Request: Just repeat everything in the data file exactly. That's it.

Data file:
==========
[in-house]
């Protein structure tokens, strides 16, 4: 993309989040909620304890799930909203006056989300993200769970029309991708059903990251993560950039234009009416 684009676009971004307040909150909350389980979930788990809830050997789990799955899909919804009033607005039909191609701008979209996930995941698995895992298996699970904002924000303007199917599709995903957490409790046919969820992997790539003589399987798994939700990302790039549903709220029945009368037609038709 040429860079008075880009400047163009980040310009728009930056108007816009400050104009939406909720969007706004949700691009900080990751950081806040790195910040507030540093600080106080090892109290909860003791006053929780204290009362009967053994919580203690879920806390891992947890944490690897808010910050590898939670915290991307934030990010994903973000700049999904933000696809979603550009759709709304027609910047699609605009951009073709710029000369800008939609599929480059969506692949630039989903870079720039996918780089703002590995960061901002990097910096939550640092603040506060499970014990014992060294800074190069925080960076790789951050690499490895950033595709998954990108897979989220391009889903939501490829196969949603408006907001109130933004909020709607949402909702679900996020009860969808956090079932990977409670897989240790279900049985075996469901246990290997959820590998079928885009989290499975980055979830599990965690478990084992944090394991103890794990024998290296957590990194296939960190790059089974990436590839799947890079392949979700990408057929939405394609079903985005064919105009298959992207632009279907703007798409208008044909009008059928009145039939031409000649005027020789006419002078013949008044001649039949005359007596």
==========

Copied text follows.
[in-house]
């Protein structure tokens, strides 16, 4: 993309989040909620304890799930909203006056989300993200769970029309991708059903990251993560950039234009009416 684009676009971004307040909150909350389980979930788990809830050997789990799955899909919804009033607005039909191609701008979209996930995941698995895992298996699970904002924000303007199917599709995903957490409790046919969820992997790539003589399987798994939700990302790039549903709220029945009368037609038709 040429860079008075880009400047163009980040310009728009930056108007816009400050104009939406909720969007706004949700691009900080990751950081806040790195910040507030540093600080106080090892109290909860003791006053929780204290009362009967053994919580203690879920806390891992947890944490690897808010910050590898939670915290991307934030990010994903973000700049999904933000696809979603550009759709709304027609910047699609605009951009073709710029000369800008939609599929480059969506692949630039989903870079720039996918780089703002590995960061901002990097910096939550640092603040506060499970014990014992060294800074190069925080960076790789951050690499490895950033595709998954990108897979989220391009889903939501490829196969949603408006907001109130933004909020709607949402909702679900996020009860969808956090079932990977409670897989240790279900049985075996469901246990290997959820590998079928885009989290499975980055979830599990965690478990084992944090394991103890794990024998290296957590990194296939960190790059089974990436590839799947890079392949979700990408057929939405394609079903985005064919105009298959992207632009279907703007798409208008044909009008059928009145039939031409000649005027020789006419002078013949008044001649039949005359007596």